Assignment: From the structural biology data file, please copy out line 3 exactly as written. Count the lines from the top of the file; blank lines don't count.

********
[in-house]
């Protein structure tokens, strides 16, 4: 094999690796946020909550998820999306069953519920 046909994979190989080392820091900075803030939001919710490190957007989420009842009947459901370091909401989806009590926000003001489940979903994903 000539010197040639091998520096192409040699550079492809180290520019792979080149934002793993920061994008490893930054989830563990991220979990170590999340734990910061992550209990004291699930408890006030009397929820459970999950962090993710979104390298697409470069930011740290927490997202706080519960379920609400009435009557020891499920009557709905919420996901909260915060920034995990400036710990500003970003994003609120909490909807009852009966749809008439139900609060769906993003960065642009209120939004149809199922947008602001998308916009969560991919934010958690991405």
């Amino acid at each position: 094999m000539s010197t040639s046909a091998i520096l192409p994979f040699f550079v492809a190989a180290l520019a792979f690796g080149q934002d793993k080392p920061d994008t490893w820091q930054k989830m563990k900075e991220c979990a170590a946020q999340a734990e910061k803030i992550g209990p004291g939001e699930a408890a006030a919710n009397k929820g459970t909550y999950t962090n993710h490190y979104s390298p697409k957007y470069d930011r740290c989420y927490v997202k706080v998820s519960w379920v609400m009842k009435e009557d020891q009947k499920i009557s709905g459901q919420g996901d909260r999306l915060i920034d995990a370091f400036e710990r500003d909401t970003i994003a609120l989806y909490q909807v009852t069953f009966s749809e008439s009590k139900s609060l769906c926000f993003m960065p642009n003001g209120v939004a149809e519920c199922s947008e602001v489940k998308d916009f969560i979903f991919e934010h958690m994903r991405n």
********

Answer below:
């Amino acid at each position: 094999m000539s010197t040639s046909a091998i520096l192409p994979f040699f550079v492809a190989a180290l520019a792979f690796g080149q934002d793993k080392p920061d994008t490893w820091q930054k989830m563990k900075e991220c979990a170590a946020q999340a734990e910061k803030i992550g209990p004291g939001e699930a408890a006030a919710n009397k929820g459970t909550y999950t962090n993710h490190y979104s390298p697409k957007y470069d930011r740290c989420y927490v997202k706080v998820s519960w379920v609400m009842k009435e009557d020891q009947k499920i009557s709905g459901q919420g996901d909260r999306l915060i920034d995990a370091f400036e710990r500003d909401t970003i994003a609120l989806y909490q909807v009852t069953f009966s749809e008439s009590k139900s609060l769906c926000f993003m960065p642009n003001g209120v939004a149809e519920c199922s947008e602001v489940k998308d916009f969560i979903f991919e934010h958690m994903r991405n």